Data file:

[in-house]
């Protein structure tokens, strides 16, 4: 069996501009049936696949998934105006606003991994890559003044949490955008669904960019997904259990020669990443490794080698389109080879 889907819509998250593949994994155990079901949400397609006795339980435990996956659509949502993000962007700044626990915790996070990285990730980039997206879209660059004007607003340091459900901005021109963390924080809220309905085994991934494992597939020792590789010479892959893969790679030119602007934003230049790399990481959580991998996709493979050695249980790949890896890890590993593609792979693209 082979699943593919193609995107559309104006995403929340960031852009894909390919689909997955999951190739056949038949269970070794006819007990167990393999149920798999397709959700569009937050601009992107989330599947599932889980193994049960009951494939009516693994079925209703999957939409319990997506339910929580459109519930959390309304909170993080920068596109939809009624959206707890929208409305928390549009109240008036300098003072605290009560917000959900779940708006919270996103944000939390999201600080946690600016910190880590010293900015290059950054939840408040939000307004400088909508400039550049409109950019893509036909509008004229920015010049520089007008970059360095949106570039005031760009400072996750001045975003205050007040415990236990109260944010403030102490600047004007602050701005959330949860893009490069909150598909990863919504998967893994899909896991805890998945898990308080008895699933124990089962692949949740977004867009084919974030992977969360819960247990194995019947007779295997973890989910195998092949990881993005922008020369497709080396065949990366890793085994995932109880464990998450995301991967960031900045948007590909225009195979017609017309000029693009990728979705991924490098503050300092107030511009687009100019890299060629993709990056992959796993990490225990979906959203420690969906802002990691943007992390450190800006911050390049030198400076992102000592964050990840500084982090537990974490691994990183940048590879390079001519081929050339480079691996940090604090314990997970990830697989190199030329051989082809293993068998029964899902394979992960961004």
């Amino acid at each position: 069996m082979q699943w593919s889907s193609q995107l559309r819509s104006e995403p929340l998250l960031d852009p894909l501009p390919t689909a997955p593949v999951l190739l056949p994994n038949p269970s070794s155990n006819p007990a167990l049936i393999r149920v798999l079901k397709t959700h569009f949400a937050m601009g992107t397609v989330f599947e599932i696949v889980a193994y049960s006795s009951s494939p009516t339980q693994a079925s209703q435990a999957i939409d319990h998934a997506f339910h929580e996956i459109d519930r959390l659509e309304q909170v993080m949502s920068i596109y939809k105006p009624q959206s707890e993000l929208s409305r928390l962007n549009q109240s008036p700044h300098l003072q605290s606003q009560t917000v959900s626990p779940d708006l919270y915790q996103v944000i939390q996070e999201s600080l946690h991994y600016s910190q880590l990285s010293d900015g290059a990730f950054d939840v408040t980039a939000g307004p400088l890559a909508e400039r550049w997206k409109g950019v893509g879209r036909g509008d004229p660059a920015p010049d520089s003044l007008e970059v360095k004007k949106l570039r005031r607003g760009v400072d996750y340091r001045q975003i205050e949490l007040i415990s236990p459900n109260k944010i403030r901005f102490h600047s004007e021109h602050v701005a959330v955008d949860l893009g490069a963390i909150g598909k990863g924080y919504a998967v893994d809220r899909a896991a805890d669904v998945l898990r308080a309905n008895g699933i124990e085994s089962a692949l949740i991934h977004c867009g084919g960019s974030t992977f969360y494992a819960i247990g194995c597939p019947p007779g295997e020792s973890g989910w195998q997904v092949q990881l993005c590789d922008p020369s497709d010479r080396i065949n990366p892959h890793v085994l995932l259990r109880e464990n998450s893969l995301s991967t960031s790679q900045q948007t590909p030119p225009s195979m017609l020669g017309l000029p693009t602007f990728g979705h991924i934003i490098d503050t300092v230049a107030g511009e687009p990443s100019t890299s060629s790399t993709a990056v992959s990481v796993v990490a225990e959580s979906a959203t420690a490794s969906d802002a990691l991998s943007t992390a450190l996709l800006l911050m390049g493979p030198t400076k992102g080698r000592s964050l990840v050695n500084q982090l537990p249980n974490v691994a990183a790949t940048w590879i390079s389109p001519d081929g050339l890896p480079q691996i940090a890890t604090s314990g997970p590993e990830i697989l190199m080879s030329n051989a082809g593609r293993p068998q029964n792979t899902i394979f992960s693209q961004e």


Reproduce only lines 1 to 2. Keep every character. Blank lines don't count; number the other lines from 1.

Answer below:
[in-house]
């Protein structure tokens, strides 16, 4: 069996501009049936696949998934105006606003991994890559003044949490955008669904960019997904259990020669990443490794080698389109080879 889907819509998250593949994994155990079901949400397609006795339980435990996956659509949502993000962007700044626990915790996070990285990730980039997206879209660059004007607003340091459900901005021109963390924080809220309905085994991934494992597939020792590789010479892959893969790679030119602007934003230049790399990481959580991998996709493979050695249980790949890896890890590993593609792979693209 082979699943593919193609995107559309104006995403929340960031852009894909390919689909997955999951190739056949038949269970070794006819007990167990393999149920798999397709959700569009937050601009992107989330599947599932889980193994049960009951494939009516693994079925209703999957939409319990997506339910929580459109519930959390309304909170993080920068596109939809009624959206707890929208409305928390549009109240008036300098003072605290009560917000959900779940708006919270996103944000939390999201600080946690600016910190880590010293900015290059950054939840408040939000307004400088909508400039550049409109950019893509036909509008004229920015010049520089007008970059360095949106570039005031760009400072996750001045975003205050007040415990236990109260944010403030102490600047004007602050701005959330949860893009490069909150598909990863919504998967893994899909896991805890998945898990308080008895699933124990089962692949949740977004867009084919974030992977969360819960247990194995019947007779295997973890989910195998092949990881993005922008020369497709080396065949990366890793085994995932109880464990998450995301991967960031900045948007590909225009195979017609017309000029693009990728979705991924490098503050300092107030511009687009100019890299060629993709990056992959796993990490225990979906959203420690969906802002990691943007992390450190800006911050390049030198400076992102000592964050990840500084982090537990974490691994990183940048590879390079001519081929050339480079691996940090604090314990997970990830697989190199030329051989082809293993068998029964899902394979992960961004």